15.0 (SPSS Inc., Chicago, IL, USA). A p-value < 0.05 was
considered statistically significant.
Results
Demographic data are summarized in Table 1. Scleritis
was more than twice as times prevalent in females than males
(male:female = 23:53), and 76.3% of the cases were
unilateral. The most common subtype of scleritis was nodular scleritis (40.8%), followed by necrotizing scleritis with
inflammation (27.6%), diffuse scleritis (23.7%), and necrotizing scleritis without inflammation (7.89%). Associated
clinical factors are shown in Table 1. Sixteen patients
(21.1%) were seropositive, most commonly FANA-positive
(n = 9). Notably, 33 out of 76 patients (43.4%) had previously ocular surgeries, of which 29 cases were pterygium
excision. Of note was a high association between a history of
pterygium surgery and the development of necrotizing or infectious scleritis. Specifically, most of the patients with necrotizing scleritis (96.3%) had a previous history of pterygium surgery; however, only 3 of 49 patients (6.1%) with
non-necrotizing scleritis had a prior pterygium excision.
Additionally, 89.3% of scleritis cases with a history of pterygium excision were necrotizing scleritis. The odds ratio for a
history of pterygium excision was 399 in patients with necrotizing scleritis compared to those with non-necrotizing
scleritis (95% confidence interval [CI], 39.4-4,030; p <
0.001). In addition, 9 out of 11 patients (81.8%) with infectious scleritis had a history of prior pterygium surgery.
The odds ratio for a history of pterygium excision was 10.1 in
infectious scleritis compared to noninfectious scleritis (95%
CI, 2.00-51.2; p = 0.002).
Moreover, a significant association between necrotizing
and infectious scleritis was observed. Specifically, of the 11
patients with infectious scleritis, 9 (88.8%) were diagnosed
with necrotizing scleritis, which resulted in an odds ratio for
infectious scleritis of 11.8 for patients with necrotizing compared to non-necrotizing scleritis (95% CI, 2.31-59.7; p =
0.001). Thus, necrotizing scleritis was significantly asso-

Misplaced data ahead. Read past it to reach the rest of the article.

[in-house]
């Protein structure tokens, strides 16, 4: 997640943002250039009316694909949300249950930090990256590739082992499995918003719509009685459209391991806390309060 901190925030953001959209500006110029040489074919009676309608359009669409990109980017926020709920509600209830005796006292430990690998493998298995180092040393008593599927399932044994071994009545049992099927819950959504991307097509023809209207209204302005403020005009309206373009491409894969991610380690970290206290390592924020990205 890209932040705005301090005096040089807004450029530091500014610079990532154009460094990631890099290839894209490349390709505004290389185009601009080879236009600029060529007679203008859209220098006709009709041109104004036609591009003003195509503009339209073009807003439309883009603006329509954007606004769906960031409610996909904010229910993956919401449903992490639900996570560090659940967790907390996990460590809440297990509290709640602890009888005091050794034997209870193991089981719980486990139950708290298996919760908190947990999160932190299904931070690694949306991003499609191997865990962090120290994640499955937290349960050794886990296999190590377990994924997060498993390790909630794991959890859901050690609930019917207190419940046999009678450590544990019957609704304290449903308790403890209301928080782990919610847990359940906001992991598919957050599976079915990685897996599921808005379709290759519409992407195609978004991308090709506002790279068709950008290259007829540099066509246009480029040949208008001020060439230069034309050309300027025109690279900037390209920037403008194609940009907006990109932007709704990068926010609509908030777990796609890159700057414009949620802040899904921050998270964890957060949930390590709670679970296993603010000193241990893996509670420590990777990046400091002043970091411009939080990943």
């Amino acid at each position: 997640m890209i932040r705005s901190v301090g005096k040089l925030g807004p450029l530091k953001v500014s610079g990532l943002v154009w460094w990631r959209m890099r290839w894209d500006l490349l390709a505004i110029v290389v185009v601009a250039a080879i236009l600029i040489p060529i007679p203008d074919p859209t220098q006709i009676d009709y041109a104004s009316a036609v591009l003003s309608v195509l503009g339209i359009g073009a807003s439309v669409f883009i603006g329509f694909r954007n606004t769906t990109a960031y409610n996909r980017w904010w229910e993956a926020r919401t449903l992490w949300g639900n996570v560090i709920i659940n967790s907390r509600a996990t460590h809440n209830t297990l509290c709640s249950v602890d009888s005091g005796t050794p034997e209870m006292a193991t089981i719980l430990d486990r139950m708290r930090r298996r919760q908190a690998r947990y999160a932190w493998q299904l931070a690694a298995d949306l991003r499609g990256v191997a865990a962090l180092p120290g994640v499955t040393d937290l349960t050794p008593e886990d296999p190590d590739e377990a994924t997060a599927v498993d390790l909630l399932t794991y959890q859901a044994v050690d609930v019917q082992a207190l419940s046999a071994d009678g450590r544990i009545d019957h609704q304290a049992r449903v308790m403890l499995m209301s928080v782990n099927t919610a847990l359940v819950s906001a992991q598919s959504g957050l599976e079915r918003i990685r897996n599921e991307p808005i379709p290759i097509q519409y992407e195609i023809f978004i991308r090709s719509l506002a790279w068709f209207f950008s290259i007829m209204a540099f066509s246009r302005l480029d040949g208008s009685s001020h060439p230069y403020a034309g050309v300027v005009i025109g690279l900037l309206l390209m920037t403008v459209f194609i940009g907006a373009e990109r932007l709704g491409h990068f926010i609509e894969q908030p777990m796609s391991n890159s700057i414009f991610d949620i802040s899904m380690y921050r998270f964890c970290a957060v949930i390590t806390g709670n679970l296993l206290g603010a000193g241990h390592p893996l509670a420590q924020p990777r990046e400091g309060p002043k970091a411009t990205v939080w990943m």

Fig. 1. Visual acuities before and after treatment. Patients with infectious necrotizing scleritis had the poorest best corrected visual
acuities (BCVA) before and after treatment. The data are presented
as the mean ± standard deviation. logMAR= logarithmic value of
the minimal angle of resolution.
ciated with infectious scleritis and a history of pterygium
surgery.
Sixteen patients (21.1%) had connective tissue diseases.
The percentage of associated connective tissue diseases was
different among the subtypes of scleritis (Table 2). In addition, diffuse and nodular scleritis was associated with comorbidity of connective tissue disease, although statistical
significance was borderline (p = 0.07). Rheumatoid arthritis
was the most common connective tissue disease associated
with scleritis.
Eleven eyes (14.5%) were diagnosed as having infectious
scleritis. Bacterial infection comprised 54.5% (n = 6) of these
cases, followed by fungi (n = 5, 45.5%) and viruses (n = 1,
9.09%). Pseudomonas was the most common pathogen (3
cases), followed by Fusarium and Stenotrophophilia (2 cases).
Haemophilus, Acromobacter, Aspergillus, Beauveria, Candida,
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Korean J Ophthalmol Vol.24, No.6, 2010
Table 3. Comparison of clinical factors between patients treated with oral steroids only and those treated with steroids